Faces of Cedars-Sinai: Bariatric Surgeon Dr. Kulmeet Sandhu
Nov 05, 2021 Cedars-Sinai Staff
Meet Dr. Kulmeet Sandhu, a bariatric surgeon, avid reader and international adventure-trekker. She's also an enthusiastic and passionate educator who studied at Cedars-Sinai and is now paying it forward by training the next generation of surgeons.
"Not only do I get to operate on, say, a patient with gastric cancer, but I also get to do bariatric surgery, which is lifesaving and life-changing for so many people."
What made you choose to specialize in minimally invasive and bariatric surgery?
Dr. Kulmeet Sandhu: I think what drew me to minimally invasive and bariatric surgery was the technology part of it: I love using my hands and it gave me more toys to play with! It was also a way to do a number of different things: Not only do I get to operate on, say, a patient with gastric cancer, but I also get to do bariatric surgery, which is lifesaving and life-changing for so many people.
How does your role bring you joy?
KS: One of the main reasons I chose this career was to teach. I've always wanted to be a teacher, and I've been teaching in one way or another since high school! I was a tutor in college, and then I did a year with AmeriCorps in D.C. where I worked for a program teaching children in middle school about drugs, alcohol and HIV. Teaching medical students and residents is really a continuation of that.
That's another reason why I love being in the operating room so much: You get to see this amazing progression. When residents first come in, they're just learning how to use their hands. And by the time they finish, it's so impressive. You witness them becoming surgeons right before your eyes—you see them "getting it." That's a big part of the daily joy of being a doctor for me.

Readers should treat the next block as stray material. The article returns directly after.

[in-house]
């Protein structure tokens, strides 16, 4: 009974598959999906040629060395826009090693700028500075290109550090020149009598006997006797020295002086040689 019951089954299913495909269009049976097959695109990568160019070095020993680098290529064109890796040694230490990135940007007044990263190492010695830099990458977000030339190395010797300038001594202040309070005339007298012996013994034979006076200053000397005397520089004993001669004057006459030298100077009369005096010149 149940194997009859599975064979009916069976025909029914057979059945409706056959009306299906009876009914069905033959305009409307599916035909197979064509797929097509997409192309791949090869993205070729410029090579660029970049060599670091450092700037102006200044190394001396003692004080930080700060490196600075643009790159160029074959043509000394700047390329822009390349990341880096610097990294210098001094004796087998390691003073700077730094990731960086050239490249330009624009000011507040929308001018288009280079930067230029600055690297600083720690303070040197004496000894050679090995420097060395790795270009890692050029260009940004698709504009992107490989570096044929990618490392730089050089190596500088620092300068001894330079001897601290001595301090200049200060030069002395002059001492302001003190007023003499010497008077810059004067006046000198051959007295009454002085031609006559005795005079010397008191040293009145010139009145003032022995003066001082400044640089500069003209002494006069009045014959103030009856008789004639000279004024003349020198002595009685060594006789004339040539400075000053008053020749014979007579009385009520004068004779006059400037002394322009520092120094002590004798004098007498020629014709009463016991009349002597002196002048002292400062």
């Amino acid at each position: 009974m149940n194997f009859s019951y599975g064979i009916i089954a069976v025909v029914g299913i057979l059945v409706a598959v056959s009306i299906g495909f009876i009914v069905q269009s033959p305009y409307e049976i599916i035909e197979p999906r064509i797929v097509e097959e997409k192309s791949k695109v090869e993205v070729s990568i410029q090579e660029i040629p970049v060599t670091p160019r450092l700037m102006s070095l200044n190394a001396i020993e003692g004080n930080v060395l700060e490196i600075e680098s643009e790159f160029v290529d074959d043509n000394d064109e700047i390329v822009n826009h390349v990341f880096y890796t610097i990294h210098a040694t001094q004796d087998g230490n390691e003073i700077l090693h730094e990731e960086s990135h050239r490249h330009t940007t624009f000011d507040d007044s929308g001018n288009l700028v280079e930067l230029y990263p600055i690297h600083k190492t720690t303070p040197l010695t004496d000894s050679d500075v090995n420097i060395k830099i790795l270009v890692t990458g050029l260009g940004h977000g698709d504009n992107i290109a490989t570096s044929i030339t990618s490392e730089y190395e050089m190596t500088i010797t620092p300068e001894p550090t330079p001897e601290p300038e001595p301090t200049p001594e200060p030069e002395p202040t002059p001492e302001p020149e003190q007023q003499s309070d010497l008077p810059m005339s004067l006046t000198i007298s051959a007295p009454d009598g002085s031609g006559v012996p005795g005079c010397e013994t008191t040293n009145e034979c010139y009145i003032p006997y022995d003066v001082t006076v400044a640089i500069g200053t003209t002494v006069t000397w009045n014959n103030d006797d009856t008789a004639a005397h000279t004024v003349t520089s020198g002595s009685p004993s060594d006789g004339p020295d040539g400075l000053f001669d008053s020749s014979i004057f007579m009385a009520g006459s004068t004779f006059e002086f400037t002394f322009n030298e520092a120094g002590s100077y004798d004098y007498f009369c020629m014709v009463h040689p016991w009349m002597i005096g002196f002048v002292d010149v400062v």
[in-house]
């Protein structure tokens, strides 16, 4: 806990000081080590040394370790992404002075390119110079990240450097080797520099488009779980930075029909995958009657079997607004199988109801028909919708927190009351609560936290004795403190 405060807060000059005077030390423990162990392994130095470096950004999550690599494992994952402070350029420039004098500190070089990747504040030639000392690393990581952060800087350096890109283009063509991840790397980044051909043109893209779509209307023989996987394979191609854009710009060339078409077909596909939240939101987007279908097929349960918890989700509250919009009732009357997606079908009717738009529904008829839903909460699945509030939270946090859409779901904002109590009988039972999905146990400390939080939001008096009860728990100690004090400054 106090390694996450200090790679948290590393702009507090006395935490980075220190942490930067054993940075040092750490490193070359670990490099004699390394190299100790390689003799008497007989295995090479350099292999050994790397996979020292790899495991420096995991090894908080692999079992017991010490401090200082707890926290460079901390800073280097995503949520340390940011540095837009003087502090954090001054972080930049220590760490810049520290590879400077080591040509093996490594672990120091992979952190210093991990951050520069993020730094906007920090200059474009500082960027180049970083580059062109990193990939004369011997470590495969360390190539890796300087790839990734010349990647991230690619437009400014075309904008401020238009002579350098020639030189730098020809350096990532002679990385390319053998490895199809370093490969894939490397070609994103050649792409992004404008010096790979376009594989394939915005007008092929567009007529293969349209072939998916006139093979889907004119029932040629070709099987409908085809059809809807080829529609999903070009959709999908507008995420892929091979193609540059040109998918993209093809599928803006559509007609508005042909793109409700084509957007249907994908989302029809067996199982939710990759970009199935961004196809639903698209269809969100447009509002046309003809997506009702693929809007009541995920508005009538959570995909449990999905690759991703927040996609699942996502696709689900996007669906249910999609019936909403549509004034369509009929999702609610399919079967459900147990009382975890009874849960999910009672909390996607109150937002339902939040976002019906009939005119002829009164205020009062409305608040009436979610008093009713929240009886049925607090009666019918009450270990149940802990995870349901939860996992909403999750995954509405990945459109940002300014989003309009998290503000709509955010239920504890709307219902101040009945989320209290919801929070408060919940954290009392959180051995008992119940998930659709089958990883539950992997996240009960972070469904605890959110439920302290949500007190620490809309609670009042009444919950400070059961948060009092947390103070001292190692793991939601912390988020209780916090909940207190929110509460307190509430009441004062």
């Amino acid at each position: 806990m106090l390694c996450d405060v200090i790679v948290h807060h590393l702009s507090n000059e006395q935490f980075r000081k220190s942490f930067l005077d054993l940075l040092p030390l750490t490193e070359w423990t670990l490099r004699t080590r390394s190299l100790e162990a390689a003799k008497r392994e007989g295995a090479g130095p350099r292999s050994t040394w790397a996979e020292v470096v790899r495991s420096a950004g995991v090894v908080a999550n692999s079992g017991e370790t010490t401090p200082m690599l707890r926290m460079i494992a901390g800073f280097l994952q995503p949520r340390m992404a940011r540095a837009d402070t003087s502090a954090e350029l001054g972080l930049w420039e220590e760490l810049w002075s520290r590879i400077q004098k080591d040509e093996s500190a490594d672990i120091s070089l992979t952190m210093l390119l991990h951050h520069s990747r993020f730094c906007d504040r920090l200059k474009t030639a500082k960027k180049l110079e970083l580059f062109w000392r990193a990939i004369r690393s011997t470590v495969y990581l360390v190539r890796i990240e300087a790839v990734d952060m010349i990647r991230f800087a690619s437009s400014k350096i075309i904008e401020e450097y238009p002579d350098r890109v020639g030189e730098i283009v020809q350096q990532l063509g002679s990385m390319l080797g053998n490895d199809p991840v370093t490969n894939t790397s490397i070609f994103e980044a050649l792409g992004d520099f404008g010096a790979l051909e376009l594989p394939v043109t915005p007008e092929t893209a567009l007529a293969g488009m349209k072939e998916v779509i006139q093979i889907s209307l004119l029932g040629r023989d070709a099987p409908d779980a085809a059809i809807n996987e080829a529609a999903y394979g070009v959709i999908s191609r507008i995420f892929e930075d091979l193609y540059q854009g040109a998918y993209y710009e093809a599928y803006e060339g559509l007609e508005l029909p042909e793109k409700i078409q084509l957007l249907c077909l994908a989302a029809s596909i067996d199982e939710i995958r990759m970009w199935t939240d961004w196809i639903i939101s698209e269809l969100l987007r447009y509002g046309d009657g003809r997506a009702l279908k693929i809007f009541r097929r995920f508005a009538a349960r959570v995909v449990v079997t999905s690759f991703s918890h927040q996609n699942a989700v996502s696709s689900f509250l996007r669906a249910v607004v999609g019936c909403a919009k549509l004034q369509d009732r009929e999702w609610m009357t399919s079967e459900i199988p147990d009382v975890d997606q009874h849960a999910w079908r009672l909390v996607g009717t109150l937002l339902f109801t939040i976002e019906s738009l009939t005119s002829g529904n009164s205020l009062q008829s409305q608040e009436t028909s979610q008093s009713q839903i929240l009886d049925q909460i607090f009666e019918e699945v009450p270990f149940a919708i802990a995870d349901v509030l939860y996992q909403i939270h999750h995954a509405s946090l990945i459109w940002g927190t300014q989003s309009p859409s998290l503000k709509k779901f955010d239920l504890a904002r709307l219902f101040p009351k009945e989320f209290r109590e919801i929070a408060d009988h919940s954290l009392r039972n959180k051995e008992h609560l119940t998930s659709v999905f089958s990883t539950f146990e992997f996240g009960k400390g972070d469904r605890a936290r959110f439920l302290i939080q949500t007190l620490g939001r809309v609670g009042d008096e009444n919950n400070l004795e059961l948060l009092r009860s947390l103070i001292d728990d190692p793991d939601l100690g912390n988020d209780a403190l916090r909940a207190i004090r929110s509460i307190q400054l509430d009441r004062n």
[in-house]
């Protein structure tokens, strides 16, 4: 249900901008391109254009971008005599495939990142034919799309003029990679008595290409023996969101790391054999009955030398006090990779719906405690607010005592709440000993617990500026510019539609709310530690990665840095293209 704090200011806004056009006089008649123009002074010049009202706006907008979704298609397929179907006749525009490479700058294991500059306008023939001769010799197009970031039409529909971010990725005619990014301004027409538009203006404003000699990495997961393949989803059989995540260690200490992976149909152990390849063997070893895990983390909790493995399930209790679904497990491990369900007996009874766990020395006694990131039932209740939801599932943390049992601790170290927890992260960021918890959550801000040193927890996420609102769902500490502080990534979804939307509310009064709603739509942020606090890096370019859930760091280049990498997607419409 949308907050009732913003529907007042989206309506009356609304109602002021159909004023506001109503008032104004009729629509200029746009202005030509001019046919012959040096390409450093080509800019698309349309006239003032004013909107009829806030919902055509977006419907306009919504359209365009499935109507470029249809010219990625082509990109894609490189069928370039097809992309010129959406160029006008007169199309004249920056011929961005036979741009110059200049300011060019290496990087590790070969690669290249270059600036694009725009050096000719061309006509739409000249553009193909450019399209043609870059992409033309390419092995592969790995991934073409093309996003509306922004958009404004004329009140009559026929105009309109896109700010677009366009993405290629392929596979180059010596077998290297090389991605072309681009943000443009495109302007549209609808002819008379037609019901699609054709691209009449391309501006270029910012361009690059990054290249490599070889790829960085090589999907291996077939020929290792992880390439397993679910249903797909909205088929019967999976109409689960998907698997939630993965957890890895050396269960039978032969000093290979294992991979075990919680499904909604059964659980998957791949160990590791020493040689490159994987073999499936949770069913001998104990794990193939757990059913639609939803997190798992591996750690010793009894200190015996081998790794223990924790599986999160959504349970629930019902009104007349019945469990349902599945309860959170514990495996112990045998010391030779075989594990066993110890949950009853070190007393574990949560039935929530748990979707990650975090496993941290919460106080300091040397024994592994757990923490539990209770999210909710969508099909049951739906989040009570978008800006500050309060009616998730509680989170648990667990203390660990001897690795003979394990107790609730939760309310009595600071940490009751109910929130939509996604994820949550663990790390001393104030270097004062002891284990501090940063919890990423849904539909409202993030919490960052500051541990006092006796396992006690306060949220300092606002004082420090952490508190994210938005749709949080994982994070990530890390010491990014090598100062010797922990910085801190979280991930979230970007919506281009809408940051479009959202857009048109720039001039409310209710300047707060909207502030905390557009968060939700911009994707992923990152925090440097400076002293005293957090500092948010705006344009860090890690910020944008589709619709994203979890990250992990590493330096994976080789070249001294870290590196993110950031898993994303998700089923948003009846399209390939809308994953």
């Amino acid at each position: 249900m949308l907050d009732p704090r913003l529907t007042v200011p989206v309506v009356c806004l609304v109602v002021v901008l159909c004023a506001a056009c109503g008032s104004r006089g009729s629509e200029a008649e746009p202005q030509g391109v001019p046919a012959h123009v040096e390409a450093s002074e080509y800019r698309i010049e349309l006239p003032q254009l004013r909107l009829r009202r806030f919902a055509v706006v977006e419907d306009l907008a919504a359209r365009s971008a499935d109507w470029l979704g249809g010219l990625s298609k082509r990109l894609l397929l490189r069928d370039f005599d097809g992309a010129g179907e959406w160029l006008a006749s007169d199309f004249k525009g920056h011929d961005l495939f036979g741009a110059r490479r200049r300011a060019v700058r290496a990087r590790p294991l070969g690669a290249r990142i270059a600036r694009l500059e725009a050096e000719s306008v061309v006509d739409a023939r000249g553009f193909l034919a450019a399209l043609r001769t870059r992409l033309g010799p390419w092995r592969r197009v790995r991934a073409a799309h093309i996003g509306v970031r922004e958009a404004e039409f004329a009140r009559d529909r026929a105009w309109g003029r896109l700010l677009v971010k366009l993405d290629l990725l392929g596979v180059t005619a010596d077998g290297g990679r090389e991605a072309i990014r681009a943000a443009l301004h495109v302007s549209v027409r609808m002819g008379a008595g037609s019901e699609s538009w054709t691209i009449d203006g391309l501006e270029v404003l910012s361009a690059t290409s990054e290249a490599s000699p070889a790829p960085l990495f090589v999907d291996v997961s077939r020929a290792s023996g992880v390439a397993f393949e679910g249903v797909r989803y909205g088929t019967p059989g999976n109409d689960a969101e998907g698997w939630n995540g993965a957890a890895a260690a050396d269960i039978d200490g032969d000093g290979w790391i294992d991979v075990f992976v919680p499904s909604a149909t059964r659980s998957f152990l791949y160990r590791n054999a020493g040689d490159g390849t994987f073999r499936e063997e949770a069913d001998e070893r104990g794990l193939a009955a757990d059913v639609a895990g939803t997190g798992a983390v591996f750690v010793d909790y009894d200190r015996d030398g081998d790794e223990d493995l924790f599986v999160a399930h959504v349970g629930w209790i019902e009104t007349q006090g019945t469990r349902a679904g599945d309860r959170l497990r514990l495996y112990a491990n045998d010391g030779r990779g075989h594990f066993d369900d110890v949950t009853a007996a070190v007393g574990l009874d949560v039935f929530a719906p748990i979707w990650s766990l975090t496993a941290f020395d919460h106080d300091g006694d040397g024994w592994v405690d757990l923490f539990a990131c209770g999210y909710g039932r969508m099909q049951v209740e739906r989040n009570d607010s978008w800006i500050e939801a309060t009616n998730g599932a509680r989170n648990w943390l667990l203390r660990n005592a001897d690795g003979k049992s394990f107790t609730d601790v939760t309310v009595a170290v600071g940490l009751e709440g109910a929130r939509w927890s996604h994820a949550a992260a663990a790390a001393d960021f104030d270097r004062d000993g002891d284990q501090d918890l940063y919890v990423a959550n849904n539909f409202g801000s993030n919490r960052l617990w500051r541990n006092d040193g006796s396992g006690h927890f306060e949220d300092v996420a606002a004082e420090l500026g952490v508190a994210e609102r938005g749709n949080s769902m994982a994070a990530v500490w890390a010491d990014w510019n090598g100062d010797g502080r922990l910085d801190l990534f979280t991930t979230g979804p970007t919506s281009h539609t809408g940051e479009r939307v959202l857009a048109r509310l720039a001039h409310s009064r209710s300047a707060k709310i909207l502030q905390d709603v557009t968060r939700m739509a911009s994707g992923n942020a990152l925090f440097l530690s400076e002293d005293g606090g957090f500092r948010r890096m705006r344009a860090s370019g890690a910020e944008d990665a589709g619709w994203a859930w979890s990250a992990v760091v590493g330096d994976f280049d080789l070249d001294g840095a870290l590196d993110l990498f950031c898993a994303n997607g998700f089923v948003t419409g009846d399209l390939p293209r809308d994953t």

Who have been your best teachers?
What made them great mentors?
KS: They didn't push me along—they helped me grow. They were really supportive and helped me discover what kind of surgeon I wanted to be. They didn't just show me how to do surgery: They modeled how to interact with patients, how to be a good doctor.
I learned from them how to listen to your patients, how to try to figure out what it is that they need. This is the kind of thing you can't really learn in school. You have to watch how people interact with others. That's how you learn.
What would you like to do if you weren't a surgeon?
KS: Honestly, now that I do this, I can't imagine doing anything else! OK, maybe I would be an interior decorator. Or I would own a bookshop. I love to read. If I have a few minutes between cases, I'll read a book or a graphic novel on my phone. This is how I relax after a heavy day. I'm pretty boring. Most of the time I'm at home reading a book and drinking tea or watching TV!
Wait, didn't you trek some pretty impressive summits?
KS: Yes, Machu Picchu and Mt. Kilimanjaro. I do like to get out and hike—and mix in travel to explore different cultures. I've been on every continent except Antarctica, so that's on my bucket list!